Thursday, October 31, 2013

Hi, my name is Kathy and I am (sometimes) judgy.

I am a pretty honest person.   I never knowingly lie.  I don’t cheat on my taxes and don’t like buying something “under the table”.  I am one of the few people in this city that notoriously loves jaywalking who actually crosses at the light and I won’t buy pirated movies or music because that’s stealing – which I also don’t do.

I’ve been told that I am a person with a very well defined sense of right and wrong – practically black and white – and I suppose that there is a lot of truth in that.  As long as I’m being honest with myself, which is where my honesty tends to falter sometimes, it’s not always a good trait. 

While I am generally a patient, laid back person who, most of the time, tries to see the “other side”, this trait can sometimes make me a bit “judgy” of others which is not attractive.  It’s not something that I like about myself so I’m working on that, I promise!

“How could he do that?!” or “I would never do that!” pop into my head more than I like to admit.  How can I possibly understand someone else’s actions (or lack thereof) or know what I would do if I’m not in that person’s shoes?

I recently told my SIL that I “would have been honest” about the situation she found herself in rather than evasive or less than truthful.  I like to think that I would have been.  Later, though, I thought about that conversation and wondered.   It’s easy to say what I would have done but, quite frankly, I had never been in this situation she found herself in so who was I to say what I would do.  The old saying, easier said than done, probably fit very well in this instance.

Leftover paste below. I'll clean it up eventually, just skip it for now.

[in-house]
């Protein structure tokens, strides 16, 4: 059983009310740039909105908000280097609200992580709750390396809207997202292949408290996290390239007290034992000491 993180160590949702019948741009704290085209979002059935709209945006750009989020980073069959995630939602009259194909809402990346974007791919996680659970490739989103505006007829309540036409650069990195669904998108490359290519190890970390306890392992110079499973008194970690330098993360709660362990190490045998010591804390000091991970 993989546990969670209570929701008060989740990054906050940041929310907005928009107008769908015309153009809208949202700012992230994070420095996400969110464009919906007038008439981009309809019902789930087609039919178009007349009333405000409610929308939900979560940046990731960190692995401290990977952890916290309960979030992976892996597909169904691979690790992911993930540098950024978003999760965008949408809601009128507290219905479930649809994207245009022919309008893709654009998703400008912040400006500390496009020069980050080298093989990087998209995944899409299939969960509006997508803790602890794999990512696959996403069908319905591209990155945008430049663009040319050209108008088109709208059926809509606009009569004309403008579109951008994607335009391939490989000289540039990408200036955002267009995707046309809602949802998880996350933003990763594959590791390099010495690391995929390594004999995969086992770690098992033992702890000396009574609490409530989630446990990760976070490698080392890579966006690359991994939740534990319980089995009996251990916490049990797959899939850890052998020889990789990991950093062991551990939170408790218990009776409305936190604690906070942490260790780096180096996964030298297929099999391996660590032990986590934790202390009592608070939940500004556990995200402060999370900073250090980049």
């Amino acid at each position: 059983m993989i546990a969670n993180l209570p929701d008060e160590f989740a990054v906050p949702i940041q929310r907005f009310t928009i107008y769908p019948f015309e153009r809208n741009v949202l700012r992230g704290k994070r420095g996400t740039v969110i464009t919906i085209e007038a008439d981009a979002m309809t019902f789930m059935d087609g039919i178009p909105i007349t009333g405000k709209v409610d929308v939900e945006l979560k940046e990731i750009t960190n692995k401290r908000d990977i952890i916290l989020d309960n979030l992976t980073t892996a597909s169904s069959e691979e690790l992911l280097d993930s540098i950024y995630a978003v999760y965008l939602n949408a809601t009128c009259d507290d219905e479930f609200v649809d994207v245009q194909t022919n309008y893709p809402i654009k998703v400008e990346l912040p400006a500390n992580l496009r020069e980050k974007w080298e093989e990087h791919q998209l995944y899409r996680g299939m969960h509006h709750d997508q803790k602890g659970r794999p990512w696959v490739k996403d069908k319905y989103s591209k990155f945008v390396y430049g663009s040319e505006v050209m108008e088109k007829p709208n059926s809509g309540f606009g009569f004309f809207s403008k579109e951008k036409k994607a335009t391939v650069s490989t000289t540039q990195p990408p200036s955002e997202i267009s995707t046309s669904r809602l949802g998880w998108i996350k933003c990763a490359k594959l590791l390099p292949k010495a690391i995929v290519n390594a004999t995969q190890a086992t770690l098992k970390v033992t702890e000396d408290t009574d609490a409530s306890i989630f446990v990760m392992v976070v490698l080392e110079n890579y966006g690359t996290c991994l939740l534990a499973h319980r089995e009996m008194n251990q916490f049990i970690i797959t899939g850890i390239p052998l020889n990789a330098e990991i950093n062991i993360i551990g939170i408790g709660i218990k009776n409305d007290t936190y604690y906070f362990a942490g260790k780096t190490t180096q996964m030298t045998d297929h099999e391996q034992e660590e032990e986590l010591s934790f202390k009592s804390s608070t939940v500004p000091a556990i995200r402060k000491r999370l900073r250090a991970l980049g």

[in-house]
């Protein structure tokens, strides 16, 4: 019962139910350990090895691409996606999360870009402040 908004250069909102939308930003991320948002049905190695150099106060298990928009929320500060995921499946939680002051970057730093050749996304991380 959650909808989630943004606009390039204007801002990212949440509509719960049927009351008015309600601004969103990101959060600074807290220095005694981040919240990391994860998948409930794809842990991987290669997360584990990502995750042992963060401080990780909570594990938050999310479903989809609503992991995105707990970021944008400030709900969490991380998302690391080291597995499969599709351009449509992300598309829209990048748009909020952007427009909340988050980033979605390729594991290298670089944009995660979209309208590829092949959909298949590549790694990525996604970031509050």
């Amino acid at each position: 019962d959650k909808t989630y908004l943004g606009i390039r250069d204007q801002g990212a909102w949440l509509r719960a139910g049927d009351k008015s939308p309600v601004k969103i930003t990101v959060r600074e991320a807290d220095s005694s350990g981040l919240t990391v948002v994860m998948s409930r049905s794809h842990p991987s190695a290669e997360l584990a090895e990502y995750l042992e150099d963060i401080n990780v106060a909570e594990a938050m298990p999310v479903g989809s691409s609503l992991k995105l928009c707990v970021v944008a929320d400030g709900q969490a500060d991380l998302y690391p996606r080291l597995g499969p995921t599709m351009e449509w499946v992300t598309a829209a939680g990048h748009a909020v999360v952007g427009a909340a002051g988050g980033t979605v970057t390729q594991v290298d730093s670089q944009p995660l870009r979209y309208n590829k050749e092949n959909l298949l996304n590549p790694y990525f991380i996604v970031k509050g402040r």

What I really need to work on is seeing the grey zone a bit more.  Sometimes things just aren’t black or white and what I think I would do may not turn out exactly as I thought if I was actually dropped into the situation being discussed.

Being a parent certainly teaches that lesson in a big way.  We’ve all been there; before we have kids, we have a long list of what we would and wouldn’t do as parents – the foods that we would NEVER give our kids, the video games that they would NEVER play, the television limits, acceptable behaviors, acceptable grades, the list goes on………  We believed that there is a RIGHT way and a WRONG way and we would do it the RIGHT way.  Then the little rugrats actually enter our lives and teach us a big lesson.  They teach us the meaning of compromise.  They teach us – as we bribe them with candy - that just maybe some of those rules we had set out for ourselves were the wishful thinking of somebody who had never actually been a parent before.   Aside from the extremes of obviously good (like feeding them) or obviously bad (like abuse), there is no right way of parenting; there is only the way that works for your family. 

Kids…… they wreck our bodies, drain our bank accounts and teach us important life lessons.  Versatile creatures!

I’m a work in progress, as most of us are, and will hopefully continue to improve with age.

Mama’s Losin’ It



  1. I think that being honest with yourself and recognizing where you could improve is wonderful. And this gives me something to think about.

    1. Thanks! I try hard to live by the rule of "treat people the way you want to be treated" and I hate being judged by others so it's a fault that's worth working on.

  2. I think it's human nature to judge and have opinions about all things. It's true that it can get out of line though especially when it's about petty things. I need to be careful about that too!

    1. Not just you and I; I think that a lot of us need to be more aware. I've been making an effort to pause before saying the first thing that comes to mind and it's amazing what a difference it makes. I've been finding that what comes out of my mouth is definitely affected by that pause.